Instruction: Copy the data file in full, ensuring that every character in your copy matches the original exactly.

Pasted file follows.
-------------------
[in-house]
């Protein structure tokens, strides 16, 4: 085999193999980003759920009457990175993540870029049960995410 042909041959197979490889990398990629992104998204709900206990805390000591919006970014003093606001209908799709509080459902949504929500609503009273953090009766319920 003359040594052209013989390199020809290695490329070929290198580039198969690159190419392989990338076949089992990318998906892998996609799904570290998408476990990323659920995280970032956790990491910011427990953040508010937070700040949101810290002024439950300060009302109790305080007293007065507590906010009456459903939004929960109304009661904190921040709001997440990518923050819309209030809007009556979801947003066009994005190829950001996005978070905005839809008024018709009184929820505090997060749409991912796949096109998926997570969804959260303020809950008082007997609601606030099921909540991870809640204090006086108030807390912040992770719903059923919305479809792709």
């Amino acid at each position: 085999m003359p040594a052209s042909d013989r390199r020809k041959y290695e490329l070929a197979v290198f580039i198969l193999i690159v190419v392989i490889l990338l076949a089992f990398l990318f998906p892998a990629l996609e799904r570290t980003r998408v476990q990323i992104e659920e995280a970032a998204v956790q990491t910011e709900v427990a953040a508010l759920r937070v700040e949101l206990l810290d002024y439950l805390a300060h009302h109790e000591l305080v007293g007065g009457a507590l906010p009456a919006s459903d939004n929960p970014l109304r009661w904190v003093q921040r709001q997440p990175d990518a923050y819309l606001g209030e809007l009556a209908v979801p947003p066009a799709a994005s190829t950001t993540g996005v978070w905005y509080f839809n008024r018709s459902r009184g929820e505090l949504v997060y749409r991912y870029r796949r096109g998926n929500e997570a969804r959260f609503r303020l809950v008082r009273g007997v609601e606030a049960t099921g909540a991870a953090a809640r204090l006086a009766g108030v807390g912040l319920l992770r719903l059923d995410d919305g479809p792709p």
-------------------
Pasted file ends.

[in-house]
């Protein structure tokens, strides 16, 4: 085999193999980003759920009457990175993540870029049960995410 042909041959197979490889990398990629992104998204709900206990805390000591919006970014003093606001209908799709509080459902949504929500609503009273953090009766319920 003359040594052209013989390199020809290695490329070929290198580039198969690159190419392989990338076949089992990318998906892998996609799904570290998408476990990323659920995280970032956790990491910011427990953040508010937070700040949101810290002024439950300060009302109790305080007293007065507590906010009456459903939004929960109304009661904190921040709001997440990518923050819309209030809007009556979801947003066009994005190829950001996005978070905005839809008024018709009184929820505090997060749409991912796949096109998926997570969804959260303020809950008082007997609601606030099921909540991870809640204090006086108030807390912040992770719903059923919305479809792709």
């Amino acid at each position: 085999m003359p040594a052209s042909d013989r390199r020809k041959y290695e490329l070929a197979v290198f580039i198969l193999i690159v190419v392989i490889l990338l076949a089992f990398l990318f998906p892998a990629l996609e799904r570290t980003r998408v476990q990323i992104e659920e995280a970032a998204v956790q990491t910011e709900v427990a953040a508010l759920r937070v700040e949101l206990l810290d002024y439950l805390a300060h009302h109790e000591l305080v007293g007065g009457a507590l906010p009456a919006s459903d939004n929960p970014l109304r009661w904190v003093q921040r709001q997440p990175d990518a923050y819309l606001g209030e809007l009556a209908v979801p947003p066009a799709a994005s190829t950001t993540g996005v978070w905005y509080f839809n008024r018709s459902r009184g929820e505090l949504v997060y749409r991912y870029r796949r096109g998926n929500e997570a969804r959260f609503r303020l809950v008082r009273g007997v609601e606030a049960t099921g909540a991870a953090a809640r204090l006086a009766g108030v807390g912040l319920l992770r719903l059923d995410d919305g479809p792709p």